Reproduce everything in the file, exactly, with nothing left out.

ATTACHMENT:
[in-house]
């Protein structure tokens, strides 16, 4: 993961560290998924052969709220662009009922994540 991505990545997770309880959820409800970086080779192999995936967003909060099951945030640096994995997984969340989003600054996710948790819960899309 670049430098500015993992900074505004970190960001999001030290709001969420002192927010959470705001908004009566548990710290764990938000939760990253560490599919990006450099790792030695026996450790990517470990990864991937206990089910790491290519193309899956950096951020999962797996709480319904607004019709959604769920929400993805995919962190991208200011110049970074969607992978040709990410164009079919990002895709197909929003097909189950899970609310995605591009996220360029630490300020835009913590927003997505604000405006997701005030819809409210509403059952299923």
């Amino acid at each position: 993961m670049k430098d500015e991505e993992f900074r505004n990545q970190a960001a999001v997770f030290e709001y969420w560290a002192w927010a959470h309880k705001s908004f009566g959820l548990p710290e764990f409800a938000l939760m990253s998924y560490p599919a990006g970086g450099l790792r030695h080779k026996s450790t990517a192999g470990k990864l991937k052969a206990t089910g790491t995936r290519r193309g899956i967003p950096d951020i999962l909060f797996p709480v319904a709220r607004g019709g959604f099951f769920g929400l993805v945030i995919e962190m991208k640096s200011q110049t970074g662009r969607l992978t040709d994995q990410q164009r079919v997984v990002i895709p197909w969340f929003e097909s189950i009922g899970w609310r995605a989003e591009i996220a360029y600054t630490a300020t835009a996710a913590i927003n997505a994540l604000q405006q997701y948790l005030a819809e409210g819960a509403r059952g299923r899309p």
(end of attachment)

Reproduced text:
[in-house]
């Protein structure tokens, strides 16, 4: 993961560290998924052969709220662009009922994540 991505990545997770309880959820409800970086080779192999995936967003909060099951945030640096994995997984969340989003600054996710948790819960899309 670049430098500015993992900074505004970190960001999001030290709001969420002192927010959470705001908004009566548990710290764990938000939760990253560490599919990006450099790792030695026996450790990517470990990864991937206990089910790491290519193309899956950096951020999962797996709480319904607004019709959604769920929400993805995919962190991208200011110049970074969607992978040709990410164009079919990002895709197909929003097909189950899970609310995605591009996220360029630490300020835009913590927003997505604000405006997701005030819809409210509403059952299923």
């Amino acid at each position: 993961m670049k430098d500015e991505e993992f900074r505004n990545q970190a960001a999001v997770f030290e709001y969420w560290a002192w927010a959470h309880k705001s908004f009566g959820l548990p710290e764990f409800a938000l939760m990253s998924y560490p599919a990006g970086g450099l790792r030695h080779k026996s450790t990517a192999g470990k990864l991937k052969a206990t089910g790491t995936r290519r193309g899956i967003p950096d951020i999962l909060f797996p709480v319904a709220r607004g019709g959604f099951f769920g929400l993805v945030i995919e962190m991208k640096s200011q110049t970074g662009r969607l992978t040709d994995q990410q164009r079919v997984v990002i895709p197909w969340f929003e097909s189950i009922g899970w609310r995605a989003e591009i996220a360029y600054t630490a300020t835009a996710a913590i927003n997505a994540l604000q405006q997701y948790l005030a819809e409210g819960a509403r059952g299923r899309p």